Summer is fast approaching in North India and the winter vegetables are disappearing from the markets. Fortunately the red juicy local carrots are still sweet to eat and readily available. I love sweets and carrot halwa is one of my all time favorite winter dessert but this time I wanted to do something different. After the success of besan burfi I decided to make carrot barfi. Barfi is mainly made from milk, ghee and sugar and has a lot of variations like kaju barfi, badam barfi, besan barfi and coconut burfi etc. The carrot and doodhi (bottle gourd) burfis are nutritious and have a delicious taste.

This particular soft burfi (fudge) is low on fat and sugar as the carrots were naturally sweet and barfi usually takes less ghee (clarified butter) than the traditional halwa.  Carrots are packed with nutrition and are full of vitamin A and antioxidants. Totally a powerfood.  Full of flavor and goodness of carrots this classic sweet is simple and easy to make.

We will need – 

Carrots – 1/2 kg

Sugar- 1 cup ( you can add sugar to taste depending on the sweetness of the carrots)

Ghee ( Clarified Butter) – 4 table spoon full

Green Cardamom Powder – 1 teaspoon

Raisins – 4 table spoons

Shredded Almonds – 4 tablespoons

Milk (Full Cream) – 1/2 Kg

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Method –

Select carrots which are thin and have less of yellow central part. I use the red local carrots and not the English ones but you can choose the ones available in your market.

Wash, peel and grate the carrots.

In a heavy bottom pan heat the milk and when it comes to boil add the grated carrots.

Let it boil for a minute then put it on simmer.

Let the mixture cook till it thickens and the milk is nicely absorbed. Slow cooking will turn the milk into khoya like texture so there won’t be any need for adding khoya.

Once all the milk is absorbed add sugar and continue to stir to avoid burning the mixture. Keep the heat at medium to low. The sugar will make the mixture a bit liquidy so let all the water evaporate.

Once the mixture is free of all liquid add ghee and stir. Let it cook in ghee at slow heat till the mixture starts to leave ghee from the sides.

At this point add cardamom powder, half of the shredded almonds and the raisins. Stir them well.

Take a tray or small cake tin and line it with foil or grease it properly.

Turn off the heat and transfer the mixture into the tray or tin. Smoothen it properly and sprinkle the remaining shredded almonds on top for garnish.

Let it set for at least two to three hours. You can keep the tray in the fridge too.

Once the mixture is set properly cut it into the desired shape ( square, rectangle or diamond ).

Remove the pieces on to a plate and serve. Unlike the halwa the burfi is eaten cold. You can add shredded pistachios or put silver vark if desired.

The beautiful and delicious orange-red burfi is ready to eat.

ps- The slideshow doesn’t show pictures in order . Sorry about that. Do follow the steps in the recipe. 🙂

Semolina Pudding (Halwa/Sheera) with Saffron and Fresh Grated Coconut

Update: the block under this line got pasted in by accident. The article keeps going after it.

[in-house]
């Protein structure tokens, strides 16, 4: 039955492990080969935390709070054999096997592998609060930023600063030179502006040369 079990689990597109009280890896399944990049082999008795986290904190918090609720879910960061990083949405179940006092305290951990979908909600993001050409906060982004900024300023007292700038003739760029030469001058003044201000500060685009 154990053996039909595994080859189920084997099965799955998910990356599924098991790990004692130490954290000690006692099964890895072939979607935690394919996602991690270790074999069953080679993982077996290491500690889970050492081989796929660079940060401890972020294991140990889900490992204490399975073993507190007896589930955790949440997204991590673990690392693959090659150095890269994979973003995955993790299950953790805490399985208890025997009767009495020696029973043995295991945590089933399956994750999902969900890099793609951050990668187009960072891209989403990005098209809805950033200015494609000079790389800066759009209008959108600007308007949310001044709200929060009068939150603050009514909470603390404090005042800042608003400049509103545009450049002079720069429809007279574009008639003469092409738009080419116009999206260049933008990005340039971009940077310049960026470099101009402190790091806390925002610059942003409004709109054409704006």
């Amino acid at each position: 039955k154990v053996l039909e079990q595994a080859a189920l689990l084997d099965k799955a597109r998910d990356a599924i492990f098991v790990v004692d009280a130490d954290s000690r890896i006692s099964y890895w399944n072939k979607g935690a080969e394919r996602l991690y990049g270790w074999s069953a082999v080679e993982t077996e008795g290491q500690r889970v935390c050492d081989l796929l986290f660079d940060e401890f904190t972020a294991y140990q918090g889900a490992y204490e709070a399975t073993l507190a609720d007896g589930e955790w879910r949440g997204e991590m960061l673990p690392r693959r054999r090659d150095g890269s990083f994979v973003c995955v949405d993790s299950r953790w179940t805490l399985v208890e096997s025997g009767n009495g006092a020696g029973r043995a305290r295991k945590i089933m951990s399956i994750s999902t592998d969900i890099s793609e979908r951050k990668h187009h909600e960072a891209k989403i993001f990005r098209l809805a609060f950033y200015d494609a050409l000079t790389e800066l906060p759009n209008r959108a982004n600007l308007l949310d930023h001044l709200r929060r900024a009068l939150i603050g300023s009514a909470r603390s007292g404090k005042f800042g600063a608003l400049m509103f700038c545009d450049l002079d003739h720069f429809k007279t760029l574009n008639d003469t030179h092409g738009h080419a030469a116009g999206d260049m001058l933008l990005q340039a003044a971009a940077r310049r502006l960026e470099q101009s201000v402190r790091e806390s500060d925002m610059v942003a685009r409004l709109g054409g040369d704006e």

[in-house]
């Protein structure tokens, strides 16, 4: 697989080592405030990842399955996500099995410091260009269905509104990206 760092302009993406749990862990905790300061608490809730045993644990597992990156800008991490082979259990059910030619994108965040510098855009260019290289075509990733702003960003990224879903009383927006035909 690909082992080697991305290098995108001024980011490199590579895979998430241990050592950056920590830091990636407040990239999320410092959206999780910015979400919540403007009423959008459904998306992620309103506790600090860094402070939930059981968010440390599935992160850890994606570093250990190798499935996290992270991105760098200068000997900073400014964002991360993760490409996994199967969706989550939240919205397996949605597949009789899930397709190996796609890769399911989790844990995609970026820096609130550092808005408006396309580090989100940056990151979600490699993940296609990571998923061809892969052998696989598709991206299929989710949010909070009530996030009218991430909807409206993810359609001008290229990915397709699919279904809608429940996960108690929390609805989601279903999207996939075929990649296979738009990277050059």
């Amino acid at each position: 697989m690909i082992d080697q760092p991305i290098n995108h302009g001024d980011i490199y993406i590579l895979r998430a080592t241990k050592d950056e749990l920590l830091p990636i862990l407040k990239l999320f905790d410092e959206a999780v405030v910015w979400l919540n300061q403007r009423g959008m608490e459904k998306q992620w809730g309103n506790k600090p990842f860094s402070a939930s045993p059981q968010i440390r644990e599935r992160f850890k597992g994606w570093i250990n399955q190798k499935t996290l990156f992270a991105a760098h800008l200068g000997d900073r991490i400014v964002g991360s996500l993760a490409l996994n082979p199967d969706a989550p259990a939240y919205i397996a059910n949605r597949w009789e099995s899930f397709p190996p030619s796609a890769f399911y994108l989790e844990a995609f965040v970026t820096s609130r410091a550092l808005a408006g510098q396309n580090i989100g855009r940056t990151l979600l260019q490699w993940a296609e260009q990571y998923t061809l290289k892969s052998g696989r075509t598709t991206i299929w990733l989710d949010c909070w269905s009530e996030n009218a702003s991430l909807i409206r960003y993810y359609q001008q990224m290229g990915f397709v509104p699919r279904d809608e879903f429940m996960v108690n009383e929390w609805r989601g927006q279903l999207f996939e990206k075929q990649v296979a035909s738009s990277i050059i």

I have a sweet tooth and fortunately I have no issues with either ghee or sugar so my preferred desserts are mainly Indian sweets. Every region has its own specialty and a distinct way of preparing the sweets.  Sweets were offered to the deities and were part of every auspicious occasion in Indian households. No meal is considered complete without a sweet dish. Mostly the sweets are made keeping in mind the local ingredients, climatic conditions, geography and cultural heritage.

Indian sweets are mainly f two kinds – milk based and flour based. No where in the world one would find such richness of textures, flavours, colors and shapes  in desserts as in India. Many of these recipes originated centuries ago and a lot of them have slowly disappeared from the home kitchens and markets due to the  time-consuming and tedious process of preparing them. Many sweets were just limited to homes and were cooked on special occasions, festivals only. These irresistible delicacies evolved and influenced by other cuisines over the time but they have not lost their original identity, in fact they have become richer and suited to the palate of modern health conscious people.

Some of the desserts like kheer, laddoo and halwa (pudding), barfi  are popular across North India and prepared more than other sweets.  Some variations of these are also used as Prasadam in various temples and in religeous ceremonies at home.

I love Carrot Halwa, Moong daal halwa  and whole wheat halwa but sooji halwa is something one can make in jiffy on any given day when the craving becomes too much to handle. 😀

Sooji or semlina halwa is one of the most popular desserts in India and there are many variations to the dish. This moist “spiritually infused” comfort food is loved by almost everyone. It looks very easy to make but can go wrong drastically if not made with care. Many new brides are told to make it as their first preparation in the kitchen to judge their culinary skills :D.

Here is my recipe of Sooji halwa with saffron and fresh grated coconut.

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Ingredients :

Sooji / rava or Semolina – I cup (I use the coarse variety not the fine one)

Sugar – 1 cup ( according to the taste)

Grated Fresh Coconut – 1/2 cup

Milk – 2 table-spoon

water – 3 cups

saffron – few strands

Nuts and Raisins – per choice

Green cardamom – 2-3

Clarified butter / Pure ghee – three table Spoon full

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Method :

Warm the milk and add saffron strands to it. Mix well and leave to get the color and flavor.

Dry roast semolina on low flame till pink . (Always slightly roast semolina before putting in away in air light containers. It won’t go bad)

Dry roast fresh grated coconut on low heat till it changes color slightly .

Soak the raisins , almonds etc in some water , drain and keep aside.

Now take a heavy bottom wok or pan and put the clarified butter / ghee in it. Heat the pan on high flame and then lower the flame.